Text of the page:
ECB Wants New Capital Rules Amid Credit Crunch Fears

It’s supports the notion that they understand that for govt debt to go down with the current institutional structure they need private sector debt (and/or exports) to increase.

However with the private sector necessarily pro cyclical (which is what Minsky boils down to),
at best this policy will keep mainly keep things from getting worse than otherwise.

ECB Wants New Capital Rules Amid Credit Crunch Fears

December 15 (MNI) — The European Central Bank, fearful of a looming credit crunch, is pushing regulators to alter new recapitalization rules in a way that will dissuade banks from shrinking their balance sheets to reach the 9% core tier 1 ratio required by the middle of next year, well-placed Eurosystem sources told Market News International.

In late October, the European Banking Authority (EBA) said it was requiring the region’s biggest banks to establish an exceptional and temporary buffer: the ratio of their highest quality capital to the assets on their balance sheet, weighted for risk, must reach 9% by the end of June 2012.

Eurosystem central bank officials as well as some EU governments are concerned that this new capital requirement could lead to a massive deleveraging by banks in Europe, which would entail selling off assets and significantly tightening conditions for lending.

There is widespread fear that such a development would depress loans to households and businesses. Some say it is already partly to blame for the big selloff in sovereign government bonds last month that led to sharply higher borrowing costs for Italy and Spain.

The original idea behind the EBA directive was that banks would need to maintain a constant 9% ratio over the entire period during which the requirement was in force. They could do so either by raising new capital — a big challenge in current market conditions — or by dumping assets and not acquiring new ones, which turned out to be the easier route.

“If you combine [asset] disposals with an aggressive fiscal tightening, you are creating the conditions for a sharp contraction,” a Eurozone central banker warned. He projected that the combined hit on GDP from fiscal tightening and bank retrenchment could be as much as two full percentage points. “That means a recession next year,” he said.

In recent public comments, ECB President Mario Draghi expressed concern about the potentially pernicious impact of bank deleveraging to meet the new capital targets. “We want to make absolutely sure that this process does not aggravate the credit tightening that is going on now,” the ECB president said. “It is important that banks raise capital, but not in a way that affects lending.”

Sources said that under a new proposal intended to address this problem, banks would be required not to reach a 9% ratio but to raise a specified, fixed amount of capital by the mid-2012 deadline.

Based on figures banks provided to the EBA as of end-September, the regulators would calculate the amount of capital a bank would have needed to hit the 9% capital ratio at that time. Banks would then be required to raise that level of capital regardless of what they had done with their assets since then or what they might do with them in the future.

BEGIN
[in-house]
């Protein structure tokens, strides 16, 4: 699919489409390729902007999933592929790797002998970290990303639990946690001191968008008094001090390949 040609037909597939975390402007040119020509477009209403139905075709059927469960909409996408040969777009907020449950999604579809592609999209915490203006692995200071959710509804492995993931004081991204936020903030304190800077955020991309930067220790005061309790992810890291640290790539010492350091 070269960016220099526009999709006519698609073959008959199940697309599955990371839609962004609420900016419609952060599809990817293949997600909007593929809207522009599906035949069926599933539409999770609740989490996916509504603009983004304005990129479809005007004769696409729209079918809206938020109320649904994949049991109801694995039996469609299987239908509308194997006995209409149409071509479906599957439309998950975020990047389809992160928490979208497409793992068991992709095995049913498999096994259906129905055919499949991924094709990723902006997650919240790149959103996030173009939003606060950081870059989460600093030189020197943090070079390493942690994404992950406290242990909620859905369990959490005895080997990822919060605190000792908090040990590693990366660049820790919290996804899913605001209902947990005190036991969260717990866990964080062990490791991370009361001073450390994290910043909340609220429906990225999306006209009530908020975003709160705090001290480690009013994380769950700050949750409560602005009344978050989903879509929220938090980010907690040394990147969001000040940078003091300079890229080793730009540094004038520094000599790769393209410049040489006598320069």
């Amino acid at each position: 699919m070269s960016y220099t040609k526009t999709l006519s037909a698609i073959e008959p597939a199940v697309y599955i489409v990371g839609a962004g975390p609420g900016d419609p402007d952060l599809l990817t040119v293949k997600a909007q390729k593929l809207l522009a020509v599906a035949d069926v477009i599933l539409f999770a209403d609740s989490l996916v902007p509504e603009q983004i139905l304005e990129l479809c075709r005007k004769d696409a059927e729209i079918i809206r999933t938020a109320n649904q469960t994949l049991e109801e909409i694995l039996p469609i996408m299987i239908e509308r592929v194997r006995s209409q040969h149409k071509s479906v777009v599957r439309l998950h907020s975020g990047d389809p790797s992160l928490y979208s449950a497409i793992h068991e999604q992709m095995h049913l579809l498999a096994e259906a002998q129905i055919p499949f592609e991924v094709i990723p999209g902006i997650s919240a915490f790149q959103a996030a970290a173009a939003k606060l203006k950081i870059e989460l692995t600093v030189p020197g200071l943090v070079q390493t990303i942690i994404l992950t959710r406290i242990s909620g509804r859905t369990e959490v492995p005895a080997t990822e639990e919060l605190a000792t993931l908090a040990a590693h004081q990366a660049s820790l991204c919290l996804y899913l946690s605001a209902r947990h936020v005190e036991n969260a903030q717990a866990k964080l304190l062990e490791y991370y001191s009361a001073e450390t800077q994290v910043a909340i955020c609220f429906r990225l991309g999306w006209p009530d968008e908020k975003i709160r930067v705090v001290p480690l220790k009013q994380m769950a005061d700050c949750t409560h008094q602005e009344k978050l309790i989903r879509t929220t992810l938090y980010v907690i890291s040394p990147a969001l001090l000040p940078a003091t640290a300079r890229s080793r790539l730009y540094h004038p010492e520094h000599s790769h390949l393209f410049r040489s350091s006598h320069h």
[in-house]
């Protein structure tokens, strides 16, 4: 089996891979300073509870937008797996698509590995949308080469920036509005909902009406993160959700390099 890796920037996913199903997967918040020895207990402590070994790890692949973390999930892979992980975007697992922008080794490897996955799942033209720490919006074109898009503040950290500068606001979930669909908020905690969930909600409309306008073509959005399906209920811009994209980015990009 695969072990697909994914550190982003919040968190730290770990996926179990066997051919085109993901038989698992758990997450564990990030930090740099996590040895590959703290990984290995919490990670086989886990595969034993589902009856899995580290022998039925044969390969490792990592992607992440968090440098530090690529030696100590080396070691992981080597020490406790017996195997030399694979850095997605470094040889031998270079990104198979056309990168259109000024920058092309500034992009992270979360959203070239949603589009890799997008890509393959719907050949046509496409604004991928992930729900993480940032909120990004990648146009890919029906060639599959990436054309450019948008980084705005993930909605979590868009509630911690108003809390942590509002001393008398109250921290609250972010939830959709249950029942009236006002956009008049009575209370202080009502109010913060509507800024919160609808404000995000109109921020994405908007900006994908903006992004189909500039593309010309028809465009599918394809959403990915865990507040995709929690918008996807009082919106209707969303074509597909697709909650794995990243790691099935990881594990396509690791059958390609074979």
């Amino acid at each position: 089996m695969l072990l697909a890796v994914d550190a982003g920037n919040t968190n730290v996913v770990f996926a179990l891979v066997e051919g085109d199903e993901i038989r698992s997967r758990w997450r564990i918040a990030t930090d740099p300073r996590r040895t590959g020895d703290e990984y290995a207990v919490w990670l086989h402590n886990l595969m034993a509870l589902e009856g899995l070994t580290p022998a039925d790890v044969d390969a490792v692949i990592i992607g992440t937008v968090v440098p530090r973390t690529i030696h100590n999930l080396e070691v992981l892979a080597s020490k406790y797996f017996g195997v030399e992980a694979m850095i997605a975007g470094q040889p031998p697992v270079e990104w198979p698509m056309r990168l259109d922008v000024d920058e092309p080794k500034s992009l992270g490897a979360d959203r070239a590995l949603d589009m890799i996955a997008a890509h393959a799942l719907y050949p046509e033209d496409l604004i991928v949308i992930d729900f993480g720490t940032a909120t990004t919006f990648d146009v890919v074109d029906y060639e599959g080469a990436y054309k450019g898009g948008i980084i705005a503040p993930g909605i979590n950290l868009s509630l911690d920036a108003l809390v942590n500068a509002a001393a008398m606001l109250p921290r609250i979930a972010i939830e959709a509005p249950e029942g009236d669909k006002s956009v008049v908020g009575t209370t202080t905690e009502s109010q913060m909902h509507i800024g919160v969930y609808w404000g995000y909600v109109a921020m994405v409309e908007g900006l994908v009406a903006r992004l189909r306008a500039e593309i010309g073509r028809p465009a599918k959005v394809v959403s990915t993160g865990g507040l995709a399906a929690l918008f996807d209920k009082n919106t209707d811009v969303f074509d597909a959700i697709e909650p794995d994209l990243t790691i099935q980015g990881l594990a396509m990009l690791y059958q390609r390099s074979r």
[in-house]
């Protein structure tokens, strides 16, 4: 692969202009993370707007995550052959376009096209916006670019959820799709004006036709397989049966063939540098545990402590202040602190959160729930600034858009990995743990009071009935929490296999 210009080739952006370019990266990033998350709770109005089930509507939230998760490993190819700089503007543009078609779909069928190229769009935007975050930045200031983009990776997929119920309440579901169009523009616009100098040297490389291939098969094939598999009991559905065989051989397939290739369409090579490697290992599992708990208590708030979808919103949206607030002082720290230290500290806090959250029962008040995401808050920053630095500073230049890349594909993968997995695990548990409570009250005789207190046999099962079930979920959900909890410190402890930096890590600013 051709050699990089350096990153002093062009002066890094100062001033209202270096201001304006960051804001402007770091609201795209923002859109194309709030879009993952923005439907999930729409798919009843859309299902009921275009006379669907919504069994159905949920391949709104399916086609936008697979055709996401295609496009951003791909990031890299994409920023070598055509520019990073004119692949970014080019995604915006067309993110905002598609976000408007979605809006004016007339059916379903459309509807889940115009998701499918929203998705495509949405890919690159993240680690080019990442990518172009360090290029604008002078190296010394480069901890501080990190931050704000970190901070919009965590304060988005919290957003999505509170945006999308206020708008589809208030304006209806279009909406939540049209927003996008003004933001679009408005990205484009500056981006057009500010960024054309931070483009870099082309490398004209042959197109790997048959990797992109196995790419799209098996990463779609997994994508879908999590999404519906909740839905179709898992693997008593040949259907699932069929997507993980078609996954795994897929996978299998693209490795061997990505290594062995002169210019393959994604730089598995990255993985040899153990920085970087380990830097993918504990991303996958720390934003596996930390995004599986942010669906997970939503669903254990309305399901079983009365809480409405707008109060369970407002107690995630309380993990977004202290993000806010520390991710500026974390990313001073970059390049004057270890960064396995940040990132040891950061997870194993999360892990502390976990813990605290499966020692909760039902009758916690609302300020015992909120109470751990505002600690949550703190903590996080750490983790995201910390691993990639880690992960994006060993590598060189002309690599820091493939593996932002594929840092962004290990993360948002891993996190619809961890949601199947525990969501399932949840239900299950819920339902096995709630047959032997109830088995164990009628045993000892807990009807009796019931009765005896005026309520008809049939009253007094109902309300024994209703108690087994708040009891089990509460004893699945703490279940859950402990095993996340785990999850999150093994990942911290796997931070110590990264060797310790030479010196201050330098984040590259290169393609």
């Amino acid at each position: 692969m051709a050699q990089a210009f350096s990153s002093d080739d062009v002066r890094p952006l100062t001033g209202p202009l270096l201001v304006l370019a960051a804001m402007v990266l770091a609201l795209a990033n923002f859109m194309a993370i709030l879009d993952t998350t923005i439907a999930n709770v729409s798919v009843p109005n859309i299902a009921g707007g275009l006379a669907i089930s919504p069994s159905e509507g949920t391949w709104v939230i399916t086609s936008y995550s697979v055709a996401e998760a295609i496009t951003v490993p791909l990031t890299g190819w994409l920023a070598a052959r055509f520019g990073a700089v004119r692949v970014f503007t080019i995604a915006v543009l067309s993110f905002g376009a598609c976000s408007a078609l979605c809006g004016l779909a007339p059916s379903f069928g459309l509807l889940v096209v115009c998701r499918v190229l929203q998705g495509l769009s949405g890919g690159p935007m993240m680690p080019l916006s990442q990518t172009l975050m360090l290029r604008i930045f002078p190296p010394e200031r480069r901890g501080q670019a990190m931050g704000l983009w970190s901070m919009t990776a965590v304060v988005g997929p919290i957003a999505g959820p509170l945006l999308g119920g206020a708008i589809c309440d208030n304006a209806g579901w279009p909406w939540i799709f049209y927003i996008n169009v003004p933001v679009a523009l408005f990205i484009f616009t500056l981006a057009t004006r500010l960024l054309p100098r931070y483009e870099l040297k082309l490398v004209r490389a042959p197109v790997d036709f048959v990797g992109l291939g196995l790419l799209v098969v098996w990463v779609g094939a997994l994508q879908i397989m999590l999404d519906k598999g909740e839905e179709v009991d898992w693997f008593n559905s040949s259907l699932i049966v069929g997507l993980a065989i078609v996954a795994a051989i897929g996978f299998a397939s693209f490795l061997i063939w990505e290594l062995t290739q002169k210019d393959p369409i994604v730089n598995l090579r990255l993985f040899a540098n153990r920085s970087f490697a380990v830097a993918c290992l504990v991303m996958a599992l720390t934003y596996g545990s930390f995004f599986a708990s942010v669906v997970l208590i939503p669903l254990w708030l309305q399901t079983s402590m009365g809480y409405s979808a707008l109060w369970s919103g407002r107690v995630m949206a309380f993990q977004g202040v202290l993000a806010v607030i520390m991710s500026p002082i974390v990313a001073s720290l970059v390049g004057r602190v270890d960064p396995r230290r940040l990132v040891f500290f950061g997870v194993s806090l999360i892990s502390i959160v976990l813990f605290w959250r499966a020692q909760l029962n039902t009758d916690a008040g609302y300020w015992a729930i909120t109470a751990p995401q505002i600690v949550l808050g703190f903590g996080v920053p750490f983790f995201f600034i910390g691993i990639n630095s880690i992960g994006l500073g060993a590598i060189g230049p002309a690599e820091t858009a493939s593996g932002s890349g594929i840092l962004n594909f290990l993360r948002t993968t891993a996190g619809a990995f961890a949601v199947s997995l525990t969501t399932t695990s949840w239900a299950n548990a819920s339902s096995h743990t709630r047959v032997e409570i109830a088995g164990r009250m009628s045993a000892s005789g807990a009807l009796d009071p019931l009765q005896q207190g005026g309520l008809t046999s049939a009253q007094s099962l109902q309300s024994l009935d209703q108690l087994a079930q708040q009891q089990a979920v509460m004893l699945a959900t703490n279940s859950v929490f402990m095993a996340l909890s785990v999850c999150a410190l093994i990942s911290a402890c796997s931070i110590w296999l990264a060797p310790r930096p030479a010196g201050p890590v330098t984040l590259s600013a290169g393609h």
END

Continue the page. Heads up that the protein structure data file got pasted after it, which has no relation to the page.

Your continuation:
Because banks would be required to raise the same amount of core tier one capital regardless of subsequent balance sheet moves, they would no longer have the same incentive to dump assets as a means of meeting the capital requirement.

A senior EU source said that a recent letter from the chairman of the EBA and the Polish EU presidency had noted that bank deleveraging was hurting the recovery, and it laid out a plan by which the 9% ratio would be calculated on the basis of risk-weighted assets on banks’ books as of September 30.

If the plan is approved, “you won’t see a change to the actual ratios or the sums [to be raised], but there will be a clarification that this should not be achieved through asset disposal,” this source said. “It should slow the aggressive [asset] disposal, which many people think is killing any chance of an upswing.”

After releasing new figures last Thursday on the total capital shortfall of European banks, totaling E114.7 billion, the EBA told banks to raise the money from investors, retained earnings and lower bonuses. Banks may only sell assets if the disposals do not limit overall lending to the economy, the EBA said.

However, it is not clear how bank regulators and supervisors would enforce this and whether there would be a level playing field, a well-placed Eurosystem source said. A new EBA requirement of the type now being discussed could address this issue, he said.

The decision on whether to switch from a capital ratio to a fixed amount of capital that each bank must raise lies in the hands of supervisors and regulators. It is too early to tell whether regulators will adopt the recommendation, since deliberations are still going on, another Eurosystem source said.

In its own effort to ensure the Eurozone’s economy won’t be starved for credit, the ECB last week announced a radical set of new liquidity measures, including a looser collateral framework and refinancing operations with a maturity of three years.